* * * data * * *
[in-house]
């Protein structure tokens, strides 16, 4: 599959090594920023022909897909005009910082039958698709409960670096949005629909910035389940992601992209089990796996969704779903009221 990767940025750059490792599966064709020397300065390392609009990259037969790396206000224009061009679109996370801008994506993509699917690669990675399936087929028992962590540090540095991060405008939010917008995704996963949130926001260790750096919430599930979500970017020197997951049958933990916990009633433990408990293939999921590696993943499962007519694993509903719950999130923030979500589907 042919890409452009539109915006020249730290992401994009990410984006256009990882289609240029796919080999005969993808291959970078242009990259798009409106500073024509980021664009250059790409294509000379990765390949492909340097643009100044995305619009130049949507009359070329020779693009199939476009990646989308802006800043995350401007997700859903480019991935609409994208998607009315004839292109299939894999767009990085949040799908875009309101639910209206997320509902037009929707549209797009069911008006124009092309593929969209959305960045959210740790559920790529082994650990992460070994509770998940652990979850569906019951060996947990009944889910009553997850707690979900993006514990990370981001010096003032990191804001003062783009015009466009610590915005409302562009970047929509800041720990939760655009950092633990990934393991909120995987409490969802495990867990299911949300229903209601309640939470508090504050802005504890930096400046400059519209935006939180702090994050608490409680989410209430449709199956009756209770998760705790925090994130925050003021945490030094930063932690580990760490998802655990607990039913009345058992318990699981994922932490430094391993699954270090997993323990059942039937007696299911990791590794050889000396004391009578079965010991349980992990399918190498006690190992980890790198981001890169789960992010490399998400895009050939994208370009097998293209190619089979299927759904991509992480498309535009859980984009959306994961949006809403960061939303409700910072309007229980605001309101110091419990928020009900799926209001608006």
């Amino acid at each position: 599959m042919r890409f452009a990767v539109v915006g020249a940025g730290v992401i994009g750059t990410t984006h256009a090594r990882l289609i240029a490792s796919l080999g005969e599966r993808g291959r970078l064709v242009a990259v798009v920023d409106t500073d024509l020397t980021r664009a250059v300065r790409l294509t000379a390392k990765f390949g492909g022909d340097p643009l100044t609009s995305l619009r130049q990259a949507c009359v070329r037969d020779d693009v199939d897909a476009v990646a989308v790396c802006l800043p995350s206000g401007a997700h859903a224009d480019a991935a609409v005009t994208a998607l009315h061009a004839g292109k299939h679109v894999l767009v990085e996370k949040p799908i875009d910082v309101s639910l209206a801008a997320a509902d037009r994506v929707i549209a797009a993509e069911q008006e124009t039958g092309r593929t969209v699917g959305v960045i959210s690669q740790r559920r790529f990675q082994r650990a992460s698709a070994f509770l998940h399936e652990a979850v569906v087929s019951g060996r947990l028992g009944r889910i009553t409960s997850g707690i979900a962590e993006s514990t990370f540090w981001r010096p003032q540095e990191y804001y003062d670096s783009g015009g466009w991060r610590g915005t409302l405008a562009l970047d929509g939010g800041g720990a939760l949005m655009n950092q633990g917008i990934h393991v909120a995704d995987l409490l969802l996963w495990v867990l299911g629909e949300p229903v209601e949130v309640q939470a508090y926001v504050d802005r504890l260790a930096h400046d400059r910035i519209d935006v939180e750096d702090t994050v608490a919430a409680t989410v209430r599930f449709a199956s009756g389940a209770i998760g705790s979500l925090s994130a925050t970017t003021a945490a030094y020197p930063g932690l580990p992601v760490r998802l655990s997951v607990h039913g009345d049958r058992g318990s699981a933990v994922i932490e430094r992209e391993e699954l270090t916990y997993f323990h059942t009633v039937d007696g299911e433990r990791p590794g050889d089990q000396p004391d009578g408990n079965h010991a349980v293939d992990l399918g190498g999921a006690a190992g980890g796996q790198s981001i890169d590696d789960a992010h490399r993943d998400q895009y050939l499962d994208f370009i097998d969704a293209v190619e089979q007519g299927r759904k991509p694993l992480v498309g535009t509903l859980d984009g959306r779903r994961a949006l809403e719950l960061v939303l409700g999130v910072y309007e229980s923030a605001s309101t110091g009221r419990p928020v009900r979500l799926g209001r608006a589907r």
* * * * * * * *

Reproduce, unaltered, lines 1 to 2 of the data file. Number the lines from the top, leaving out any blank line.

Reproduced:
[in-house]
């Protein structure tokens, strides 16, 4: 599959090594920023022909897909005009910082039958698709409960670096949005629909910035389940992601992209089990796996969704779903009221 990767940025750059490792599966064709020397300065390392609009990259037969790396206000224009061009679109996370801008994506993509699917690669990675399936087929028992962590540090540095991060405008939010917008995704996963949130926001260790750096919430599930979500970017020197997951049958933990916990009633433990408990293939999921590696993943499962007519694993509903719950999130923030979500589907 042919890409452009539109915006020249730290992401994009990410984006256009990882289609240029796919080999005969993808291959970078242009990259798009409106500073024509980021664009250059790409294509000379990765390949492909340097643009100044995305619009130049949507009359070329020779693009199939476009990646989308802006800043995350401007997700859903480019991935609409994208998607009315004839292109299939894999767009990085949040799908875009309101639910209206997320509902037009929707549209797009069911008006124009092309593929969209959305960045959210740790559920790529082994650990992460070994509770998940652990979850569906019951060996947990009944889910009553997850707690979900993006514990990370981001010096003032990191804001003062783009015009466009610590915005409302562009970047929509800041720990939760655009950092633990990934393991909120995987409490969802495990867990299911949300229903209601309640939470508090504050802005504890930096400046400059519209935006939180702090994050608490409680989410209430449709199956009756209770998760705790925090994130925050003021945490030094930063932690580990760490998802655990607990039913009345058992318990699981994922932490430094391993699954270090997993323990059942039937007696299911990791590794050889000396004391009578079965010991349980992990399918190498006690190992980890790198981001890169789960992010490399998400895009050939994208370009097998293209190619089979299927759904991509992480498309535009859980984009959306994961949006809403960061939303409700910072309007229980605001309101110091419990928020009900799926209001608006």